November smART Tip from Katherine Dilworth

Katherine Dilworth smART Tip

History and social studies curriculum can include subjects that are difficult to address. The brutality of past atrocities, such as the Holocaust and genocide in Rwanda, can be difficult for students to comprehend. In this month’s smART Tip, Young Audiences visual artist Katherine Dilworth explains how the art of felting and other visual arts can be a helpful entry point for students when dealing with difficult and emotional subject matter.

[youtube http://youtu.be/0ximBeqQ3Mo?list=PLUssR-3GtBZfiKXpU72zQAkgXh3wBcBzQ]

smART Tips is a monthly video series sharing tips for educators who are interested in new, creative ways to use the arts in their classroom with students. See all smART Tips to date here. Interested in a specific topic? Let us know!

Introducing: smART Tips

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Young Audiences has launched smART Tips, a monthly video series sharing tips for educators who are interested in new, creative ways to use the arts in their classroom with students. Each month, we bring you a new video tip from a Young Audiences roster artist, ensemble, or teacher partner to demonstrate a short activity or a resource to make it easy to incorporate the arts into learning for students.

Check out our first smART Tip, from Young Audiences ensemble Baltimore Improv Group!

[youtube https://www.youtube.com/watch?v=mpkSC6SZKtA]

Be sure to check back for more smART Tips in the coming weeks. Interested in a specific topic? Let us know!

Arts for all

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This week, Washington Post reporter Valerie Strauss wrote about why the arts are, more often than not, the first budget cut at public schools serving predominately low-income students–even though much research has supported why the arts are critical to a child’s development. These schools’ tight budgets force them to prioritize the subjects covered in standardized tests that both measure students’ achievement as well as teachers’ ability. Ms. Strauss argues that the focus on testing has forced educators to ignore what they know about the positive and transformative impact of the arts in the classroom.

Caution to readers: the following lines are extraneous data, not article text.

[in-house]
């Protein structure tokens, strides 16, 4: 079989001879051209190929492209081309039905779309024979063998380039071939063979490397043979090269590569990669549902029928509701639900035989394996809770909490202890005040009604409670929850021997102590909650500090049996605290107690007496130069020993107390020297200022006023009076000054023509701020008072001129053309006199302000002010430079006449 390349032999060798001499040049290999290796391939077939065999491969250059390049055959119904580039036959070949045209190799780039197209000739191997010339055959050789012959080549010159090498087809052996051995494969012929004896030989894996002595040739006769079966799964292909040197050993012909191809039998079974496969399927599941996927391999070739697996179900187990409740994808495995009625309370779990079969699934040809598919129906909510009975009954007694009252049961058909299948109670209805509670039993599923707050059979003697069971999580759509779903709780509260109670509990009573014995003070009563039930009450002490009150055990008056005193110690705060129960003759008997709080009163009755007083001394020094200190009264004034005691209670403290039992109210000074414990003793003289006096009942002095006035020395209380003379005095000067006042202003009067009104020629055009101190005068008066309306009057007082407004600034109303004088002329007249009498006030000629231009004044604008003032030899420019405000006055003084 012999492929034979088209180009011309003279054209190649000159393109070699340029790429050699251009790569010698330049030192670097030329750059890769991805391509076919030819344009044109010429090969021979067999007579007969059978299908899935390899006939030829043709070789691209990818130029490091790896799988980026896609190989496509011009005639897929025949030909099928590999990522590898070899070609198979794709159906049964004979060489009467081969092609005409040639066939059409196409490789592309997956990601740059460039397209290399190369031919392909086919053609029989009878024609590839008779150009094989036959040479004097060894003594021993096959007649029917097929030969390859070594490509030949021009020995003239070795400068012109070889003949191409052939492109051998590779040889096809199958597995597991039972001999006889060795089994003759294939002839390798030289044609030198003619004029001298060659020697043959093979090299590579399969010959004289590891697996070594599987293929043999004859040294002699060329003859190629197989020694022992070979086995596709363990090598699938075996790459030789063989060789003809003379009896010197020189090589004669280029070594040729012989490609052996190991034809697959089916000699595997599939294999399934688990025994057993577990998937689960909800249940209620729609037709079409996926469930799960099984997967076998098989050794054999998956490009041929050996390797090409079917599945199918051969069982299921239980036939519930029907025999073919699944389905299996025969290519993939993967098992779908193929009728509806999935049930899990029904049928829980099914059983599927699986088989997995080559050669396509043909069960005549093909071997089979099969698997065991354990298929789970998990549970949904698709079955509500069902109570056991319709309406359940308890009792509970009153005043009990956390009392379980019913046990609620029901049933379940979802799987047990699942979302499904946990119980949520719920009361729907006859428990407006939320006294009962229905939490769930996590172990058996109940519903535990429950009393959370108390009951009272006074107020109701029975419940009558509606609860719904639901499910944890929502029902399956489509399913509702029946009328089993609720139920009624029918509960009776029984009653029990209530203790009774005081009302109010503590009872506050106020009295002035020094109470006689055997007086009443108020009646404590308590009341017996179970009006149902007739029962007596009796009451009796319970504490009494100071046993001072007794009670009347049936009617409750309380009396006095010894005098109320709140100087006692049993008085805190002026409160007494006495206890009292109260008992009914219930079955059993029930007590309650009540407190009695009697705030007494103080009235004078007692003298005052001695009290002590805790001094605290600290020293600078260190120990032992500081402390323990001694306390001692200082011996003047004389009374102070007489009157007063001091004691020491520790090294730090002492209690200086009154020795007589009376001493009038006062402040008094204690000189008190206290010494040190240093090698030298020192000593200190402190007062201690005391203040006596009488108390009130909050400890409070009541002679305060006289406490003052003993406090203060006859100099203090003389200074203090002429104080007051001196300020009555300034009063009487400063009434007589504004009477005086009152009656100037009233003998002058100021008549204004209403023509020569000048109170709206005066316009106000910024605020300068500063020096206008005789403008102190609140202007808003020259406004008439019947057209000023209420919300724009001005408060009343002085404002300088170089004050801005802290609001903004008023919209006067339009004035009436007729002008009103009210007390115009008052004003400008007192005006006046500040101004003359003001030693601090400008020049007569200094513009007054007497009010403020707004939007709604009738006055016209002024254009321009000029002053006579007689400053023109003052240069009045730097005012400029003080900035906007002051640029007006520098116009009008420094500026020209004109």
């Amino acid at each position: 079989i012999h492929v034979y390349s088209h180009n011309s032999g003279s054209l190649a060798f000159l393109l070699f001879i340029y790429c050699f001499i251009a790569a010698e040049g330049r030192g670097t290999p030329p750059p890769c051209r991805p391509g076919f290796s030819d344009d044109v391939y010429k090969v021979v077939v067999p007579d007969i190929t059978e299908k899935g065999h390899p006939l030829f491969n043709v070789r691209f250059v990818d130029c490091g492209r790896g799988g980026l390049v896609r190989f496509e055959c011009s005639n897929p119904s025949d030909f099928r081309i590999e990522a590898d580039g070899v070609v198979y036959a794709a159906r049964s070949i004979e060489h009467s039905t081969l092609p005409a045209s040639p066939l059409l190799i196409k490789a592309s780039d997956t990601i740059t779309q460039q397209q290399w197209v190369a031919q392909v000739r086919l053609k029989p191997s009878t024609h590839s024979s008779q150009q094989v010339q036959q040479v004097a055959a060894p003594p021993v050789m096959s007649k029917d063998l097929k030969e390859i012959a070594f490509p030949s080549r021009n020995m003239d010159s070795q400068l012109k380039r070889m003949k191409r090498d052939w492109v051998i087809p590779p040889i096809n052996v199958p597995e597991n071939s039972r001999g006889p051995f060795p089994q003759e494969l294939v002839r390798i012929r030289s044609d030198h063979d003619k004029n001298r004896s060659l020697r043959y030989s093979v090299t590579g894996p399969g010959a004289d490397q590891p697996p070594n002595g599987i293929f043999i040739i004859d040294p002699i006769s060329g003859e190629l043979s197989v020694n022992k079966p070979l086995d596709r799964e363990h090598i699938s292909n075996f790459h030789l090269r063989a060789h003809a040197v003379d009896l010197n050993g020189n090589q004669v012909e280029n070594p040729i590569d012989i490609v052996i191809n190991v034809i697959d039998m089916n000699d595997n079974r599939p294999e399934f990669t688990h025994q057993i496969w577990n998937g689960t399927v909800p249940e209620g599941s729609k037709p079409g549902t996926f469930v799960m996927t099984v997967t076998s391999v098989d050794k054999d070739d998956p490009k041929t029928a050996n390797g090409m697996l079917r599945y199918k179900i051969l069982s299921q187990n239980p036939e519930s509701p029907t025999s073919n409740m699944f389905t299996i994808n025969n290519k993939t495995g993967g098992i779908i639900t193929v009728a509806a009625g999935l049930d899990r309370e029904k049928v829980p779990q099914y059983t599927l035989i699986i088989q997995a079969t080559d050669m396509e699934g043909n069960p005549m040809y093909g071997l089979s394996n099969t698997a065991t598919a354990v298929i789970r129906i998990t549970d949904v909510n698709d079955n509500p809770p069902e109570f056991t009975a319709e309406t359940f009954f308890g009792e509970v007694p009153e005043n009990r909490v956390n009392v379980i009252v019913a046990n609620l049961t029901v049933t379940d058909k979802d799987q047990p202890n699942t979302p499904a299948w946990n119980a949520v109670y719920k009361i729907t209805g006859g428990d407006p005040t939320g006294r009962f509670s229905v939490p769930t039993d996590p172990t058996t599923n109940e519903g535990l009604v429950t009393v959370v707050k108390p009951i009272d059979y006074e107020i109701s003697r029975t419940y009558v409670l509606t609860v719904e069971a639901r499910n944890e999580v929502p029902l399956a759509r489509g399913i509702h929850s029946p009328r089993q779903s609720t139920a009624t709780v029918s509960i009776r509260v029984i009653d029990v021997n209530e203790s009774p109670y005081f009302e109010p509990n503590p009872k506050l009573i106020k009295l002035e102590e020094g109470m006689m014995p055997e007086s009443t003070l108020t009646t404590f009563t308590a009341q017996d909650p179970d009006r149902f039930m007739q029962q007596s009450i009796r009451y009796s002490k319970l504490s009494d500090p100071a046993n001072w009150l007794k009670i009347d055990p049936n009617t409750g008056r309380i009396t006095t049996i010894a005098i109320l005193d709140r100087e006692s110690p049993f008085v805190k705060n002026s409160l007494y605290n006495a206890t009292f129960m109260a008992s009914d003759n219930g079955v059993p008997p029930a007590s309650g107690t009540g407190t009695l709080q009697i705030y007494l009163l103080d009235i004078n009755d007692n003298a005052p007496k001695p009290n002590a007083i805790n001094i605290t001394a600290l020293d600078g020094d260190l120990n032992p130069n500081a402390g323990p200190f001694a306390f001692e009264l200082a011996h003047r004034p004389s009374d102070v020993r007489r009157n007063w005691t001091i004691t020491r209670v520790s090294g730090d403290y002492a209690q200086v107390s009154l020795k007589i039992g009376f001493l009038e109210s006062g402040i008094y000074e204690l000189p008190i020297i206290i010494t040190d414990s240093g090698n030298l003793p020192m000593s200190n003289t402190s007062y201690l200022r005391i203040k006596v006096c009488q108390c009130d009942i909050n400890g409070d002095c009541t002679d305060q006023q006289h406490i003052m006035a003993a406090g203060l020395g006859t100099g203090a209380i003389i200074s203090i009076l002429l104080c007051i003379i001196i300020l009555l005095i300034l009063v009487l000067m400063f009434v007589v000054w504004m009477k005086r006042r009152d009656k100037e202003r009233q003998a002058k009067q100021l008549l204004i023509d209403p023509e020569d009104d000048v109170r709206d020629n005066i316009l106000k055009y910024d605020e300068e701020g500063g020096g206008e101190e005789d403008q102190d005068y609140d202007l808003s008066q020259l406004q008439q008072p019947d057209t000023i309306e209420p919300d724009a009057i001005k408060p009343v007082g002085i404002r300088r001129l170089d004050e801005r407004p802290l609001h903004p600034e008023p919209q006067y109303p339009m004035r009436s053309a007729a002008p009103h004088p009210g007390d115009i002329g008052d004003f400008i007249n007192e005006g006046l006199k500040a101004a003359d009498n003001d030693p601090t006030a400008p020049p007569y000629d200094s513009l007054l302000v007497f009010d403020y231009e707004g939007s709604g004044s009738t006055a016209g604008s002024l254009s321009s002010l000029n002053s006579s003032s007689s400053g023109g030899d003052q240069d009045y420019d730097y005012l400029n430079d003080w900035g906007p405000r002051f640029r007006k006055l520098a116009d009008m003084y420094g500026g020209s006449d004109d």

Less fortunate children have been on the receiving end of what I’d call an emergency-room approach to education —one that addresses only the parts of a child thought to be in most dire need of attention. Their curriculum may consist solely of reading, writing and mathematics – the subjects tested on high-stakes exams.

Ms. Strauss notes how, for privately funded and operated schools, the approach to the arts can be starkly different. These schools proudly highlight the arts and their importance to developing well-rounded students and individuals. With adequate funding, arts learning opportunities are not only available but celebrated.

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Young Audiences has seen this disparity in access to the arts in Maryland and is striving to close the gap so that all students have the chance to learn in and through the arts. Since its launch in the winter of 2009, our Access for All Initiative has subsidized programs for students in low-income Baltimore City Public Schools to ensure that all students have equitable access to the best artists and educational arts experiences that our state has to offer. The initiative offers three rounds of grant funding each school year to schools that serve a majority of low-income students and do not have regular arts programming.